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resolution to the united nations calling for the continued of service of the olympic truth for the 2012 games. we wish to make the most of this historic opportunity and we are considering other international initiatives to promote the spirit of the truths and it said here they are engaging our emphasis. >> mr. speaker, will parents up and down be horrified to know because of the government's proposal and the perfection of freedom though a person convicted of rape of a child will not automatically be put on the list from working with children? >> what we have done in terms of that is remove the huge number of people who are not a risk to children, but we do want to make sure that the system works well so that anyone who has as she said criminal convictions is barred. >> doctor hufford. >> mr. speaker, does the primus to believe that drug policies have been paying for decades as he said in 2005? does he agree the government
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should initiate an alternative way including the possibly of legalization regulation to tackle the global drug from as he proposing 2000 to? >> i don't believe that we should be legalizing any drugs that are currently criminal. but i do believe that drugs policy has been a failure over recent years. i think there's been insufficient attention to the two key areas, education on the one hand, warning young people about the dangers of drugs, but also treatment on the other. one of the ways to collapse the drug market is have a more effective treatment system and i think in this country we spend too much time on hair when replacement and methadone, president action on trying to get people clean and clear of all the things in their life that perhaps take them -- perhaps makes him takes a drug in the place. [inaudible] province in sudan, and given the united nations concern about
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60,000 people being displaced as well as other huge humanitarian problems, will use his influence on the eve of the dependence to ensure that not -- work together to? >> i think as the right honorable gentleman knows we are deeply involved to seek a successful outcome to this process. we found a lot of the au talks. process has been ongoing. my right honorable friend has visited the country as has the africa minister. i think britain has a huge amount to try to make sure that the cpa is fully implemented and there is a peaceful settlement between the two countries. clearly there's a lot more work to do and yes, i keep a personal perspective on this issue as well. >> what does the prime minister think is more fair and progressive, the coalition governments policy of of safeguarding defined-benefit patient in the public sector, or labor 100 million pounds special grab on private pension funds which contributed directly to
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the demise of defined benefits and the private sector? >> i think my on will find exactly the point, and i do. 26 minutes into question time not a squeak from the party opposite about strike or about pensions or about the need for reform. they simply, because they're all paid for by the trade unions they can't talk about this issue. [shouting] what the coalition government is doing is right, because what we're saying we want to have a defined benefit system in the public sector. we want to make sure all those accrued rights are kept and those accrued rights you will still be able to take at the age you are regiment were allowed to take them. just to put it beyond that, for those people currently in a final salary scheme, when they get those benefits, the accrued benefits, they will be based on the final seller. not the final salary now or when the reforms go through, but the final salary when they retire. there's been so much myth and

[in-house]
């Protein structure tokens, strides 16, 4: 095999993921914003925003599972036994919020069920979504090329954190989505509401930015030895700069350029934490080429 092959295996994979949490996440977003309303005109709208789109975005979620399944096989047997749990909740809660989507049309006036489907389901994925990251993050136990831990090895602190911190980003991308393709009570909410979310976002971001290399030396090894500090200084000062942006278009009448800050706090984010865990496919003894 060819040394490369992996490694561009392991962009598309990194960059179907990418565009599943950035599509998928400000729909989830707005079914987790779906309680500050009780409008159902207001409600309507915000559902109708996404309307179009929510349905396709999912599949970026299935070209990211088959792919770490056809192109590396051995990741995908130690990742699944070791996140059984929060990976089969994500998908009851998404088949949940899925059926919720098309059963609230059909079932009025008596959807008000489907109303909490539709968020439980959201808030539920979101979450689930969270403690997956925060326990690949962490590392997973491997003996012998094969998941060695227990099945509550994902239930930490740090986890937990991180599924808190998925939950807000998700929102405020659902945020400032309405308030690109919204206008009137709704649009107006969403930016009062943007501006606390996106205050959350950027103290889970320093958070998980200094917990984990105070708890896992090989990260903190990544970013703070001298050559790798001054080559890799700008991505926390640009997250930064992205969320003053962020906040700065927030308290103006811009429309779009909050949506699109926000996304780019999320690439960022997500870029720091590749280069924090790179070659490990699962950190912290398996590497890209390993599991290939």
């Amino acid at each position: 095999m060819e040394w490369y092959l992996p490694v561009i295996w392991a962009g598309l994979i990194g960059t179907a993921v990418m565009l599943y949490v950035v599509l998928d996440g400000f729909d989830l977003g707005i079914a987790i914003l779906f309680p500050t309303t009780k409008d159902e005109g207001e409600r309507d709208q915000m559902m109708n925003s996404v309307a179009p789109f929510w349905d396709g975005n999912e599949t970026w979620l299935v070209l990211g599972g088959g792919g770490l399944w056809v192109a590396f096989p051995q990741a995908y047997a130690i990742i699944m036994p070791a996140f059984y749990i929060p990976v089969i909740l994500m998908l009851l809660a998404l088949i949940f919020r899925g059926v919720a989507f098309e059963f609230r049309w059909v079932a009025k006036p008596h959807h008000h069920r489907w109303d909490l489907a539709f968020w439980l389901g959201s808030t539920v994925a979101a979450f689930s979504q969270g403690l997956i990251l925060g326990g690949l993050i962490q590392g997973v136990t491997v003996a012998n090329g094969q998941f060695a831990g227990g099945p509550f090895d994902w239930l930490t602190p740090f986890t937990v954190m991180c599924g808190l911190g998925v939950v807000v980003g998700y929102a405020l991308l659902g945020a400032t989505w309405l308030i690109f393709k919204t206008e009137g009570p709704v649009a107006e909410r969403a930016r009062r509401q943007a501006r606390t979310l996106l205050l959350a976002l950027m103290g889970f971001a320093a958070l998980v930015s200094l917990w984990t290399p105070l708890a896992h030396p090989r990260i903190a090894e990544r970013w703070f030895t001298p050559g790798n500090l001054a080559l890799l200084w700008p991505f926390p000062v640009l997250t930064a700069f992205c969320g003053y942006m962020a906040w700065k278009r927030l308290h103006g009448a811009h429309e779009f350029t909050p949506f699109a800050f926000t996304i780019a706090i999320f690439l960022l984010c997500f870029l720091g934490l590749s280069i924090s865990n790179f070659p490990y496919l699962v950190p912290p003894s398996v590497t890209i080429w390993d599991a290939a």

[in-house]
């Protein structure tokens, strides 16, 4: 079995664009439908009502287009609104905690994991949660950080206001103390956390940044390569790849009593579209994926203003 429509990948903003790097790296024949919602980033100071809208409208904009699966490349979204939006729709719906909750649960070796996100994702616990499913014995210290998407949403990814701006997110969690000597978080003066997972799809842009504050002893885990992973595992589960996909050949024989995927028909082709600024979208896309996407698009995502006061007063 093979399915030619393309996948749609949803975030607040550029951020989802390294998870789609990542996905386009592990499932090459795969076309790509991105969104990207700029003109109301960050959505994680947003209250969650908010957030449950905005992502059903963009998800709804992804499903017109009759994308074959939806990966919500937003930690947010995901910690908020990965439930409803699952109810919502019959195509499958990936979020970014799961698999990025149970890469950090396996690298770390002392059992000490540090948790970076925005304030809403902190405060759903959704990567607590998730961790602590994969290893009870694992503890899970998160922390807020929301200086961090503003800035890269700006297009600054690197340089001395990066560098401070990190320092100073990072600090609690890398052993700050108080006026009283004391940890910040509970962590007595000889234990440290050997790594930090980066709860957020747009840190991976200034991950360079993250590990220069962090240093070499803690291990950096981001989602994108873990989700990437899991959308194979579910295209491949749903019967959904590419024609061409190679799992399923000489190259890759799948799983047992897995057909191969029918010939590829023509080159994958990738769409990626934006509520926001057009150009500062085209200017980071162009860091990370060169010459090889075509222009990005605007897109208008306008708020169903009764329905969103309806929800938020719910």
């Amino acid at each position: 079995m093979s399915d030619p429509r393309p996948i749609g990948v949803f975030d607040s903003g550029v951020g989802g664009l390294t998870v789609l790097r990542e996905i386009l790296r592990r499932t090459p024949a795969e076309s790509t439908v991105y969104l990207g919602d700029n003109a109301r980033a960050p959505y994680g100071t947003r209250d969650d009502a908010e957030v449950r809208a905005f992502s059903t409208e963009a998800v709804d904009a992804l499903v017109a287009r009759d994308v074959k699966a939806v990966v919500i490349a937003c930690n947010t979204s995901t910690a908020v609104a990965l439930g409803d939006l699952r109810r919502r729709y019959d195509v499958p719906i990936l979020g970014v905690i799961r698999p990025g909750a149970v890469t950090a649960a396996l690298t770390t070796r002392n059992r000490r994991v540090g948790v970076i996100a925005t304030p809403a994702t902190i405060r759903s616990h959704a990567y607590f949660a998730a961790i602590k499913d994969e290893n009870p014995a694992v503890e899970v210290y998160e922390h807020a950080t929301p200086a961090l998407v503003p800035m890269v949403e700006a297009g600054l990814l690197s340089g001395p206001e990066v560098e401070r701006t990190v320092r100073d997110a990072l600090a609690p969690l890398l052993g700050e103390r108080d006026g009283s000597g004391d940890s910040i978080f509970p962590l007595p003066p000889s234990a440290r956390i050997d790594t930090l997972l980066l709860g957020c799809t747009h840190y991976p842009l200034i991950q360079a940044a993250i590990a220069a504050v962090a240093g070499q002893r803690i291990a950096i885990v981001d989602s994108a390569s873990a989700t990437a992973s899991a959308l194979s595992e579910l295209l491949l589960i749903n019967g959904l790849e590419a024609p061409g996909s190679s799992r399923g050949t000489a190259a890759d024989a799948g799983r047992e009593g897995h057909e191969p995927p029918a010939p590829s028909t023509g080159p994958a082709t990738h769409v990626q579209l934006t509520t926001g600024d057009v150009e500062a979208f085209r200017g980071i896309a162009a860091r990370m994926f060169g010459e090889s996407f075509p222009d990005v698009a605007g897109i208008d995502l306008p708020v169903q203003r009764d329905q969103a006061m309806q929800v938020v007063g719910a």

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misinformation put around by some of those in the trade unions it's important to put it on the record here in the house. >> compared with the same period last year, crime overall in london is up including a 15% rise in robert and an 18% rise in uruguay. at the same time the mayor for london is budgeted to cut 1800 police officers. is this the right time to be doing this and will primus to get a grip in london? >> first of all the point i would make is overall crime is falling. it has been falling to, bridging a huge amount to help people right across the country, including in london to deal with crime. the publication of crime maps, introduction of police commissioners making sure that we have the proper power mississippi and perhaps because he's a london mp let me bring them up-to-date with operation target, which is running at the moment in the metropolitan police. on average 1200 officers
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deployed every day. there have been 4000 different activities, 2000 arrests and its early days but there has been a drop in offenses from week to week from the most serious offenses, violence with injury, nighttime, street robbery and residential burglaries. that fact is they don't like to hear an answer when it shows the police are doing their job. >> order. this is principally of the backbenchers. >> mr. speaker, on the eighth of june, 1944, a relative of mine was shot down while dropping much-needed supplies to the french resistance. today, tragedy lies in the churchyard. does my right angle from the prime minister agree with me it's right and proper that this nation's remembers the sacrifices of 55,000 numbers of former commander gave their lives to bring europe freedom speakers i believe it's right we
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remember those. i recognize that there could also set some have visited one of the commonwealth, symmetries in normandy recently, the huge amount of work that goes on to make sure that relatives can visit to see their fallen heroes. >> thank you, mr. speaker. millions of pensioners in this country -- [inaudible] what measures does the prime minister jeff ward these -- that's the prime minister have for these, having less -- [inaudible] [shouting] >> what i would say to her constituency, i say to all pensioners is this g